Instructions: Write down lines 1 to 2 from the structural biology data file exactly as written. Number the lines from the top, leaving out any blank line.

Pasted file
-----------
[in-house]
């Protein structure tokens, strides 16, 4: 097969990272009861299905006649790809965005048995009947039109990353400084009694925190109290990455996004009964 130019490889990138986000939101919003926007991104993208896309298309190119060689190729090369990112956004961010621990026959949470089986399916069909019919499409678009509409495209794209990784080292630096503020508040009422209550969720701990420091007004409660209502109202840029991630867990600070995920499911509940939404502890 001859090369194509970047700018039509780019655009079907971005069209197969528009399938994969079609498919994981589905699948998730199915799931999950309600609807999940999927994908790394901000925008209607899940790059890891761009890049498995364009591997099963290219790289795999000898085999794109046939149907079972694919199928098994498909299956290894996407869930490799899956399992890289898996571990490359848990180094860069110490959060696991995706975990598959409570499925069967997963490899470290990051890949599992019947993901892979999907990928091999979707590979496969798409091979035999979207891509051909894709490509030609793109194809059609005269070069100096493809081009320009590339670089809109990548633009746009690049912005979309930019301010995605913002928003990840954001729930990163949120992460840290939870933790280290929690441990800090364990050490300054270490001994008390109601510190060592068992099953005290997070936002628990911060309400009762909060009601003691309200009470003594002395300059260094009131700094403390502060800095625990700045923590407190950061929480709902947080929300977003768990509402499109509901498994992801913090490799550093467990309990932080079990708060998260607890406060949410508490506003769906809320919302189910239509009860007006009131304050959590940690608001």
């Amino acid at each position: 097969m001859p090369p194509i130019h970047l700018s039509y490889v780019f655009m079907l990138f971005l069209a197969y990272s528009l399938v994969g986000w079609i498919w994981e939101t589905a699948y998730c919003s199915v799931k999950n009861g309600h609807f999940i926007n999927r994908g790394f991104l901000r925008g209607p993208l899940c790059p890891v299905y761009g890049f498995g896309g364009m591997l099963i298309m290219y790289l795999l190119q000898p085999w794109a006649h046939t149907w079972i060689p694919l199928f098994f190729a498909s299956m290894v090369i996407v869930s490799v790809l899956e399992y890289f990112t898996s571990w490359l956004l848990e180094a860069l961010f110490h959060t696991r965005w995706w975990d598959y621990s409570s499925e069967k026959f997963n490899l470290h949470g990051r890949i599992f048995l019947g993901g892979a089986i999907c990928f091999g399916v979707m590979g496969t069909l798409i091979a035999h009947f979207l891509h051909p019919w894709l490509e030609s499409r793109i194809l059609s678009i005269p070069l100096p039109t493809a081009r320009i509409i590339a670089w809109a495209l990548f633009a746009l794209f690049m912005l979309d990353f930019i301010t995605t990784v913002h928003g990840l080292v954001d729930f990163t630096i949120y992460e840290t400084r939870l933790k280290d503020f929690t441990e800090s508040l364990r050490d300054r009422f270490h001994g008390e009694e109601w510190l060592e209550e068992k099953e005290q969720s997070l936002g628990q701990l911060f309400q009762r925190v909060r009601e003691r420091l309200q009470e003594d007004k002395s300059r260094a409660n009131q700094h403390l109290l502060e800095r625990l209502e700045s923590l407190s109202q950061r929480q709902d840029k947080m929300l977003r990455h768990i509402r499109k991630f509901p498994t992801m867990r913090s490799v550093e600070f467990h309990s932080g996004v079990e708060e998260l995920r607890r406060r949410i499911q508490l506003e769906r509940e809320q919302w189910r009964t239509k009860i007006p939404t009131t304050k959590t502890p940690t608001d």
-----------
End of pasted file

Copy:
[in-house]
């Protein structure tokens, strides 16, 4: 097969990272009861299905006649790809965005048995009947039109990353400084009694925190109290990455996004009964 130019490889990138986000939101919003926007991104993208896309298309190119060689190729090369990112956004961010621990026959949470089986399916069909019919499409678009509409495209794209990784080292630096503020508040009422209550969720701990420091007004409660209502109202840029991630867990600070995920499911509940939404502890 001859090369194509970047700018039509780019655009079907971005069209197969528009399938994969079609498919994981589905699948998730199915799931999950309600609807999940999927994908790394901000925008209607899940790059890891761009890049498995364009591997099963290219790289795999000898085999794109046939149907079972694919199928098994498909299956290894996407869930490799899956399992890289898996571990490359848990180094860069110490959060696991995706975990598959409570499925069967997963490899470290990051890949599992019947993901892979999907990928091999979707590979496969798409091979035999979207891509051909894709490509030609793109194809059609005269070069100096493809081009320009590339670089809109990548633009746009690049912005979309930019301010995605913002928003990840954001729930990163949120992460840290939870933790280290929690441990800090364990050490300054270490001994008390109601510190060592068992099953005290997070936002628990911060309400009762909060009601003691309200009470003594002395300059260094009131700094403390502060800095625990700045923590407190950061929480709902947080929300977003768990509402499109509901498994992801913090490799550093467990309990932080079990708060998260607890406060949410508490506003769906809320919302189910239509009860007006009131304050959590940690608001």